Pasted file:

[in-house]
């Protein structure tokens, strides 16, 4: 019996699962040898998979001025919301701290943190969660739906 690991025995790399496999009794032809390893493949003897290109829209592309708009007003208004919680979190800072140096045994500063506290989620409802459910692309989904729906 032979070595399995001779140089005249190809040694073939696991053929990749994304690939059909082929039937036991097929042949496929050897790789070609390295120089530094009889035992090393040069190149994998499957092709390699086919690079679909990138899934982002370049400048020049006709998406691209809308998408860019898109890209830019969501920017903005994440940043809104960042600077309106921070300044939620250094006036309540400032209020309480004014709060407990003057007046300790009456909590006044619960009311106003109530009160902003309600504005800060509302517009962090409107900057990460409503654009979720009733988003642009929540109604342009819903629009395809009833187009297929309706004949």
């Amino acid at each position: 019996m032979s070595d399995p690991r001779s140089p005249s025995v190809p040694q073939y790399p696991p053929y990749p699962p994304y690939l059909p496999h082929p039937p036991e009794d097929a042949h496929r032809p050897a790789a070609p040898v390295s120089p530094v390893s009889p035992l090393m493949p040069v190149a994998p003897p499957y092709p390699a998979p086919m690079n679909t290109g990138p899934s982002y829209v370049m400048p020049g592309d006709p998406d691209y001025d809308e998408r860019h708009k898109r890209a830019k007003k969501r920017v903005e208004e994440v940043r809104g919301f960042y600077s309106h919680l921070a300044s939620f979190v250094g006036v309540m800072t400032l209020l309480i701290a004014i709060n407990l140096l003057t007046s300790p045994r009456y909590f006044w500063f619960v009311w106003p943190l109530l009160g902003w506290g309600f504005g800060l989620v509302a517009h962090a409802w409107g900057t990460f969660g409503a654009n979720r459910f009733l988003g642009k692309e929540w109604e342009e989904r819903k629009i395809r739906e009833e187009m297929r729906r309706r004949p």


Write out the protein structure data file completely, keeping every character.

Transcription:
[in-house]
């Protein structure tokens, strides 16, 4: 019996699962040898998979001025919301701290943190969660739906 690991025995790399496999009794032809390893493949003897290109829209592309708009007003208004919680979190800072140096045994500063506290989620409802459910692309989904729906 032979070595399995001779140089005249190809040694073939696991053929990749994304690939059909082929039937036991097929042949496929050897790789070609390295120089530094009889035992090393040069190149994998499957092709390699086919690079679909990138899934982002370049400048020049006709998406691209809308998408860019898109890209830019969501920017903005994440940043809104960042600077309106921070300044939620250094006036309540400032209020309480004014709060407990003057007046300790009456909590006044619960009311106003109530009160902003309600504005800060509302517009962090409107900057990460409503654009979720009733988003642009929540109604342009819903629009395809009833187009297929309706004949």
């Amino acid at each position: 019996m032979s070595d399995p690991r001779s140089p005249s025995v190809p040694q073939y790399p696991p053929y990749p699962p994304y690939l059909p496999h082929p039937p036991e009794d097929a042949h496929r032809p050897a790789a070609p040898v390295s120089p530094v390893s009889p035992l090393m493949p040069v190149a994998p003897p499957y092709p390699a998979p086919m690079n679909t290109g990138p899934s982002y829209v370049m400048p020049g592309d006709p998406d691209y001025d809308e998408r860019h708009k898109r890209a830019k007003k969501r920017v903005e208004e994440v940043r809104g919301f960042y600077s309106h919680l921070a300044s939620f979190v250094g006036v309540m800072t400032l209020l309480i701290a004014i709060n407990l140096l003057t007046s300790p045994r009456y909590f006044w500063f619960v009311w106003p943190l109530l009160g902003w506290g309600f504005g800060l989620v509302a517009h962090a409802w409107g900057t990460f969660g409503a654009n979720r459910f009733l988003g642009k692309e929540w109604e342009e989904r819903k629009i395809r739906e009833e187009m297929r729906r309706r004949p």